ANALYSIS: Exploiting Flaws

Beyond youth and inexperience, what elements of the Cal defense did Urban Meyer exploit, and how does the Bears' performance on Saturday play into their next clash? PLUS: Video and defensive notes.



BERKELEY -- If California (1-2) was going to pull off the upset of No. 4 Ohio State (3-0), the Bears would need a near-perfect effort from their defense.

What Cal got was anything but perfect.

In their 52-34 loss to the Buckeyes, the Bears defense was simply overmatched. Cal looked exactly like what it is: An injury-plagued defense in the first year of a new system, going up against a plethora of four- and five-star athletes.

Ohio State head coach Urban Meyer is noted for exploiting weaknesses in a defense with his spread. At Utah, Meyer turned Alex Smith into a Heisman Trophy runner-up and a No. 1 pick in the NFL Draft, while simultaneously guiding the Utes to a Fiesta Bowl win. At Florida, Meyer started the Tim Tebow phenomenon, while also leading the Gators to two national championships.

In other words, Meyer knew well the ins-and-outs of Cal's defensive struggles in their first two games, and developed a sound game plan to exploit it -- without the play of his Heisman-favorite quarterback, Braxton Miller -- by finding ways to get his best playmakers into the Bears' injury-riddled secondary.

On Ohio State's second play from scrimmage, quarterback Kenny Guiton faked a handoff and looked to the flat as if to run a bubble screen. The play action fake has burned Cal on multiple occasions already in 2013, with defensive backs peeking into the backfield only to have wide receivers run by them for huge gains. On this play, the fake worked again, as receiver Devin Smith ran by Damariay Drew en route to a 90-yard touchdown.

"Second play, they got us on the fox, faked the screen and got us on the vertical route. From a scheme standpoint, I don't know what we can do differently," said head coach Sonny Dykes.

The same issue plagued the Bears on Ohio State's next possession, when Guiton utilized play action -- forcing the Cal secondary to pause -- and then hitting Smith again for a 53-yard strike in the end zone.

The two plays quickly put the Buckeyes up 14-0, and essentially changed Cal's game plan. Teams on the road want to quiet the crowd, and the Buckeyes – playing in front of a largely scarlet-and-grey crowd, did just that. Furthermore, on defense, the two big pass plays forced the Bears secondary to play even deeper than they already were, which only allowed Ohio State more room to operate on the shorter field.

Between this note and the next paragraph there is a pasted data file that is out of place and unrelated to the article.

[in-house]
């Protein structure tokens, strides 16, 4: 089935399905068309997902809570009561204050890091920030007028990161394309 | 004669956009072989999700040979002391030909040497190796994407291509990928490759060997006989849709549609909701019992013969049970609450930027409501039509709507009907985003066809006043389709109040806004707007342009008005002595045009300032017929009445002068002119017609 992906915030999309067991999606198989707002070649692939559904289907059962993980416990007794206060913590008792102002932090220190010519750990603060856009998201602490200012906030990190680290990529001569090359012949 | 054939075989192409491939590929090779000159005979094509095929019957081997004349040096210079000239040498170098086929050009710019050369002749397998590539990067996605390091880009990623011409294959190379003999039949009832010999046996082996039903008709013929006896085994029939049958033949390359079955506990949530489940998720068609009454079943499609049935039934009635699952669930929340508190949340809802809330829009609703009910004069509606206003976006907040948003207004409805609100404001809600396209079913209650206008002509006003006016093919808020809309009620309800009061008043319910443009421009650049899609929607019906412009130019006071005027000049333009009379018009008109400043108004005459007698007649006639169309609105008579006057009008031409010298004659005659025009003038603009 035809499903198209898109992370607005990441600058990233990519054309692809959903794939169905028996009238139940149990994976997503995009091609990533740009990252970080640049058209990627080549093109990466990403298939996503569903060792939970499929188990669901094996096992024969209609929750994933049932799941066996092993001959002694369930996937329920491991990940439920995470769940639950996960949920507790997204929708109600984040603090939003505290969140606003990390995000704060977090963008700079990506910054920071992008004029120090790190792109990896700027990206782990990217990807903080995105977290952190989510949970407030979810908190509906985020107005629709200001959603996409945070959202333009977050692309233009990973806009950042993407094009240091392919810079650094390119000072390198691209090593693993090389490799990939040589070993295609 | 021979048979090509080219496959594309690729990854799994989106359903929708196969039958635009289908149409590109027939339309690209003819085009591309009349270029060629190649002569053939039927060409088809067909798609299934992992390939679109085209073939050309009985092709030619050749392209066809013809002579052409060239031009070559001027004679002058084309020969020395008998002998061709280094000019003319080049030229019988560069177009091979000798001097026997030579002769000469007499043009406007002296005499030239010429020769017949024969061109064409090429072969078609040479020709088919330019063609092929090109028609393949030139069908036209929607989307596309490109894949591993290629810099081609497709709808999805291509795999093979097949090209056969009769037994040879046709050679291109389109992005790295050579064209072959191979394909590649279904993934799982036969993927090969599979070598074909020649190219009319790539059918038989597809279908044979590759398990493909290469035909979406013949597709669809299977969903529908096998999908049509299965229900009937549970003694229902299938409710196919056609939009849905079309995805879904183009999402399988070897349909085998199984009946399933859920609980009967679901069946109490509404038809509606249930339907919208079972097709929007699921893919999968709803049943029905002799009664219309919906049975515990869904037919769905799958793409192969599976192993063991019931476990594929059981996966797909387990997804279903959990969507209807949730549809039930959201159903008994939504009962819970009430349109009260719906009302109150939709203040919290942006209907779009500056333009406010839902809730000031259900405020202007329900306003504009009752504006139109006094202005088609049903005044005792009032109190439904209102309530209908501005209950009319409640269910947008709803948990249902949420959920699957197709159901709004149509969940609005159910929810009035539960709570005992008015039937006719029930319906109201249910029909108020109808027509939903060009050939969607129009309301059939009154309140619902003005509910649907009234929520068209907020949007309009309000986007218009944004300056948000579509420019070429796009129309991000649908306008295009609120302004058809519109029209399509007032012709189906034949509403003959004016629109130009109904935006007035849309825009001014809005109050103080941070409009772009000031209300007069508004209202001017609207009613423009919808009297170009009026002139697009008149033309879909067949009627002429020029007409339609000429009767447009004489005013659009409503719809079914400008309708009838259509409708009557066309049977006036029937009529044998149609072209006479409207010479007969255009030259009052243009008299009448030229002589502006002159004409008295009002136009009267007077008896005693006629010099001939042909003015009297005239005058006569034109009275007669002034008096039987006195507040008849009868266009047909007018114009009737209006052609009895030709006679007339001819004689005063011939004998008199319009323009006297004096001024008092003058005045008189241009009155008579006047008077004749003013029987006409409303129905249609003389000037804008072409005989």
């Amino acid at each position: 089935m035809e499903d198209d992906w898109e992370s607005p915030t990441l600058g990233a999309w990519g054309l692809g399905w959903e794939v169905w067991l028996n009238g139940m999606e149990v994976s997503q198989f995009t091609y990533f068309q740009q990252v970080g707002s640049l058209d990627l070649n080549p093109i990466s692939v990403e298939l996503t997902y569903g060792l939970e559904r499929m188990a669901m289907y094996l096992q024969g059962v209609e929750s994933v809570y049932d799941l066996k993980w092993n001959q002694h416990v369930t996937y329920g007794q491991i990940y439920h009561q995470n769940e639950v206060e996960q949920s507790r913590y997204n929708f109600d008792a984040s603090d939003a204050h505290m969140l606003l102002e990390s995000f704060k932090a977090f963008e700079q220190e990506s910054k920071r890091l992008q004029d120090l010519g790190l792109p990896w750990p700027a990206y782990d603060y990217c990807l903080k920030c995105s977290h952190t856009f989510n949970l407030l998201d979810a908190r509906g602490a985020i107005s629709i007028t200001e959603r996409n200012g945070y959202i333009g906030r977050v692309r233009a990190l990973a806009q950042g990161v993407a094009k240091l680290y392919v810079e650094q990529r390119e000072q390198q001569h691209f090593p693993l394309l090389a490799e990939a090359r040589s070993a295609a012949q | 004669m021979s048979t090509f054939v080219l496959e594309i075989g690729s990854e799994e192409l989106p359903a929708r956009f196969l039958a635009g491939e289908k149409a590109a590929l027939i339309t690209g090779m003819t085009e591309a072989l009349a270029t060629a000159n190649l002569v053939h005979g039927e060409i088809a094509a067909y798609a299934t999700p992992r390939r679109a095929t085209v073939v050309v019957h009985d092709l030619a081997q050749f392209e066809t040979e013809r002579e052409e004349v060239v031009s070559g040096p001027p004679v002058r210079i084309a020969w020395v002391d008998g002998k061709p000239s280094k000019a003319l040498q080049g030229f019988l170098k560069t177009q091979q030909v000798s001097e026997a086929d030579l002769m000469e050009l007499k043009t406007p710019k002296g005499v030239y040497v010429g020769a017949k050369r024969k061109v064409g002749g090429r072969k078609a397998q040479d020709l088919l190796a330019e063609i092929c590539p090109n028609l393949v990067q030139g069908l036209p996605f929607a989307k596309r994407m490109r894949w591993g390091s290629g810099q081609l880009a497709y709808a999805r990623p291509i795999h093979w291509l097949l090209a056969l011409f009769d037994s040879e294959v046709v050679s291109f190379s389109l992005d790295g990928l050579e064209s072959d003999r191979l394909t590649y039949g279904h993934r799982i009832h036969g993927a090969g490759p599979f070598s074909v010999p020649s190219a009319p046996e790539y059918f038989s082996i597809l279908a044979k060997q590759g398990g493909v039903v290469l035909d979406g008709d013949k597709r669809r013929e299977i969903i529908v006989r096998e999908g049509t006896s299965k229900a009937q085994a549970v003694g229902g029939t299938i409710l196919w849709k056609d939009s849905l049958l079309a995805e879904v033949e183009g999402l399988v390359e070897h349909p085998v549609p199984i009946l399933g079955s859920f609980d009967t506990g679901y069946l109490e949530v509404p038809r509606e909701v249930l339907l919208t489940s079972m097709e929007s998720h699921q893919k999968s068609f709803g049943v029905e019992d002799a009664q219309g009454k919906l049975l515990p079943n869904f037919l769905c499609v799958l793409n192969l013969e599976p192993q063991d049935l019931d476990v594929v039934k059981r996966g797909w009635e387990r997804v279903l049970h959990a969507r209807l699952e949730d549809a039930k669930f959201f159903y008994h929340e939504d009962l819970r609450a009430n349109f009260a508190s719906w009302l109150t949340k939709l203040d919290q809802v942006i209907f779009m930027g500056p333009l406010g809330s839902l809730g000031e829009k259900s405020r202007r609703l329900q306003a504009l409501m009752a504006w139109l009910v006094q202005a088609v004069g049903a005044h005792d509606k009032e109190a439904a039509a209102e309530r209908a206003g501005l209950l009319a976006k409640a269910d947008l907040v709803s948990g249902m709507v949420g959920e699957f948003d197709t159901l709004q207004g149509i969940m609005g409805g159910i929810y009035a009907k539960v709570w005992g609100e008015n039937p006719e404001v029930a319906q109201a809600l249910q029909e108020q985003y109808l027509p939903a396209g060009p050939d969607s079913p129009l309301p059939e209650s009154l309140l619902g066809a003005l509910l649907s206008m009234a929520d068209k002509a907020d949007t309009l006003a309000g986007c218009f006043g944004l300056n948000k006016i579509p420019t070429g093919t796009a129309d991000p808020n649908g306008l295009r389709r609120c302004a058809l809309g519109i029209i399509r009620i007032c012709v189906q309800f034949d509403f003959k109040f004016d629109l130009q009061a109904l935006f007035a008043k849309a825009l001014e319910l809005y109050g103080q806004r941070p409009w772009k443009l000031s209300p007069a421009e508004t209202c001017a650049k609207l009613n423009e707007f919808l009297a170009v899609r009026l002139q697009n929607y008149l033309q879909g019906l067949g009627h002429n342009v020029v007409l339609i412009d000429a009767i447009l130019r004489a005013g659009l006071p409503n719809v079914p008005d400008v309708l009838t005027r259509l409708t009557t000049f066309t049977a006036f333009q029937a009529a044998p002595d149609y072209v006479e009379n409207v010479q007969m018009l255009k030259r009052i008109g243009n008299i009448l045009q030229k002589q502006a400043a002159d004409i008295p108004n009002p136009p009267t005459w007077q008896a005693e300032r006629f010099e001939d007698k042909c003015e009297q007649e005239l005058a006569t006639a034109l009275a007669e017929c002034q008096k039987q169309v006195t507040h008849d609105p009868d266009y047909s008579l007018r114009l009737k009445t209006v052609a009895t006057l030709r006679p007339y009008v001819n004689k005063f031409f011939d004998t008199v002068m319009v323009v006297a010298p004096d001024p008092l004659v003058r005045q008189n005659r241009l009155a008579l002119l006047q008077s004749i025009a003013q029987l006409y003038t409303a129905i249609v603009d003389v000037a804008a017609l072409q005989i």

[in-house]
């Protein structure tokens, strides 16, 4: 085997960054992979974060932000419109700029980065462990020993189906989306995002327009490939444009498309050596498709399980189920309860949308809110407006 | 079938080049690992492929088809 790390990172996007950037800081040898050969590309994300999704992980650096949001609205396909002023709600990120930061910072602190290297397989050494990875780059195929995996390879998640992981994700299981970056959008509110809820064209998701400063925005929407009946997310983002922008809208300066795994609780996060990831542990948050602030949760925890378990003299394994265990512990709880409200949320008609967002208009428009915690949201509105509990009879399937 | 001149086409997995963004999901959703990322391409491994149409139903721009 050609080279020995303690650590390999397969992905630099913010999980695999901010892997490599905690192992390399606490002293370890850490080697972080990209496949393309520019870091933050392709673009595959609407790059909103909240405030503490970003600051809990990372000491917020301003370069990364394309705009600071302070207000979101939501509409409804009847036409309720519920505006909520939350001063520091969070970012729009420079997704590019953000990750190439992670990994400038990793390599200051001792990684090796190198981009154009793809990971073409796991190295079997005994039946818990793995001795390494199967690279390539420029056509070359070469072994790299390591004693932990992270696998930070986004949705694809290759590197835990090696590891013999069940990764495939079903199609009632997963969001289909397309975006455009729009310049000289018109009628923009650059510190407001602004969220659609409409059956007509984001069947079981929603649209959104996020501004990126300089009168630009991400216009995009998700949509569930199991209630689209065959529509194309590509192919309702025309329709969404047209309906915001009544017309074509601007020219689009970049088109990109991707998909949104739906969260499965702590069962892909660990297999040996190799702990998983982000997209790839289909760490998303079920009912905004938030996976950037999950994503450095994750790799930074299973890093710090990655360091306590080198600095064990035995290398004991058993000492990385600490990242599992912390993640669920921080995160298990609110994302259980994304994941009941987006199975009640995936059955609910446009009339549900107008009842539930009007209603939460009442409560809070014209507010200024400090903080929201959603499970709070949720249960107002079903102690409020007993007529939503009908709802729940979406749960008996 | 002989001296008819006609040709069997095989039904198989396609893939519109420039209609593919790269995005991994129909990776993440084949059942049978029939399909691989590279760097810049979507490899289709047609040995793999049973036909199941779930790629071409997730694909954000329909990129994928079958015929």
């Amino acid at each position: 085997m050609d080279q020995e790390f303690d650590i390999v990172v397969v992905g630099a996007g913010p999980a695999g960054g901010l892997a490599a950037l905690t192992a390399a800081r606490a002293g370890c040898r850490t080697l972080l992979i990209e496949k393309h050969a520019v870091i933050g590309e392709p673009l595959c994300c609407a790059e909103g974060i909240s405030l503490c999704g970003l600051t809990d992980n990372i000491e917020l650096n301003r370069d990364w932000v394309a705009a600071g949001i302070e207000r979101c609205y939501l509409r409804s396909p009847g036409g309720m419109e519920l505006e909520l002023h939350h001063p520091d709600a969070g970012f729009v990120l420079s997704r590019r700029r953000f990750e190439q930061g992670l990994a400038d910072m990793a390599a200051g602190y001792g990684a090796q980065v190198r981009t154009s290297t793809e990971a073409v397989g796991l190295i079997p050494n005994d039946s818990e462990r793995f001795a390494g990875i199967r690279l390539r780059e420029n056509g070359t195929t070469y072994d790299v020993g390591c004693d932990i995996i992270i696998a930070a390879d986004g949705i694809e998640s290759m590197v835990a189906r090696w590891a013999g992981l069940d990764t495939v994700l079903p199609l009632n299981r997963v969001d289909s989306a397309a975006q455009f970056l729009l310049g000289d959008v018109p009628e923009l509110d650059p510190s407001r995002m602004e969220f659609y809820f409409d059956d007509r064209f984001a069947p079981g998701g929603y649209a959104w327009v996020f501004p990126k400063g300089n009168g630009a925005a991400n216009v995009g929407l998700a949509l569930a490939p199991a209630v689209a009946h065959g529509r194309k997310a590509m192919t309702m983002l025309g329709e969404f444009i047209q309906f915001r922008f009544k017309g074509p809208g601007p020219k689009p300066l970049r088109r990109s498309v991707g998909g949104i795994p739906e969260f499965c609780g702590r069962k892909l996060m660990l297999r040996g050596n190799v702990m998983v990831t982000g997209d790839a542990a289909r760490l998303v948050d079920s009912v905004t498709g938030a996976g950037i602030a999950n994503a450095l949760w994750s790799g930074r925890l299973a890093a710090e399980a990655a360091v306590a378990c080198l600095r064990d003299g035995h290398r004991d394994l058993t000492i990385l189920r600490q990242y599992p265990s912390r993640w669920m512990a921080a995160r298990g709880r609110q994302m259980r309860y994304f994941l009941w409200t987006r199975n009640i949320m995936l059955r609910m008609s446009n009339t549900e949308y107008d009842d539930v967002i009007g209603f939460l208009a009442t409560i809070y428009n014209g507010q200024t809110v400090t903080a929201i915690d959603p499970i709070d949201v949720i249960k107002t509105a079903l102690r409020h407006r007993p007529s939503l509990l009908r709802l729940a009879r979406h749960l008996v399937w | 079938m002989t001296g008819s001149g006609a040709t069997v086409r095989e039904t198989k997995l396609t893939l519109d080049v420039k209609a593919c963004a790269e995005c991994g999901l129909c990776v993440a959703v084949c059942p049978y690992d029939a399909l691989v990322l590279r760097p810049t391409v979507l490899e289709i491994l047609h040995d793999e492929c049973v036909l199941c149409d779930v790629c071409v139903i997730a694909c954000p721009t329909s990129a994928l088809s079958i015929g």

The game plan to attack the secondary did not just end with deep pass plays. The Buckeyes found rushing lanes en route to 332 net rushing yards, but were just as effective running to the outside and putting further pressure on Cal's defensive backs.

Utilizing stretch plays, zone reads, end arounds and one option play, the Buckeyes utilized their speed advantage on the outside to create big plays. When the Buckeyes ran outside of the tackles, they averaged 14.9 yards per rush -- including six rushes that went for 12-plus yards.

Perhaps the play that put the Bears away occurred early on in the third quarter. On fourth-and-one, and with Cal only trailing by 11, Meyer called for Guiton's only true option play. Rolling to his right, and with only linebacker Jalen Jefferson in position with a chance of making a play, Guiton found the lane when no defender committed to him, picking up 33 yards in the process. The Buckeyes would score two plays later, build up a 38-20 lead, and really never be threatened for the rest of the game.

"He gets the ball to the right people at the right time," Meyer said of Guiton. "What I was more impressed with him were the downfield throws. A few of those were right on the dot with a couple of excellent catches. I'm not surprised with him distributing the ball right away, but I am surprised that he looked complete."

While Jefferson was the read, what made the play work was the over-commitment to the receivers lined up on the other side of the line. On Guiton's run, Jefferson had no secondary help and no real chance to limit the damage on the play.

The result was 52 points allowed and another loss. The road does not get easier, with the Bears tripping to Eugene to face Oregon's brand of speed football following a bye week.

"We've got to get better," Dykes said. "Oregon, I think they had 25,000 yards today against Tennessee. They're good. They know what they're doing. It'll be a challenge for us."

DEFENSIVE NOTEBOOK
-- Linebacker Khairi Fortt recorded a career-high and game-high 13 tackles, including 2.0 tackles for loss.

-- The 90-yard touchdown pass from Guiton to Smith on Ohio State's opening drive was the longest play from scrimmage in Buckeyes history and the second longest pass completion against Cal. The Bears gave up a 91-yard reception against Oregon State in 1983.

-- Hardy Nickerson, Jr., tied his career high with 11 tackles for the second straight week. Drew also set a new personal best in tackles with 10. Jefferson's 10 tackles tied his personal best. Joel Willis notched a personal-best seven tackles.

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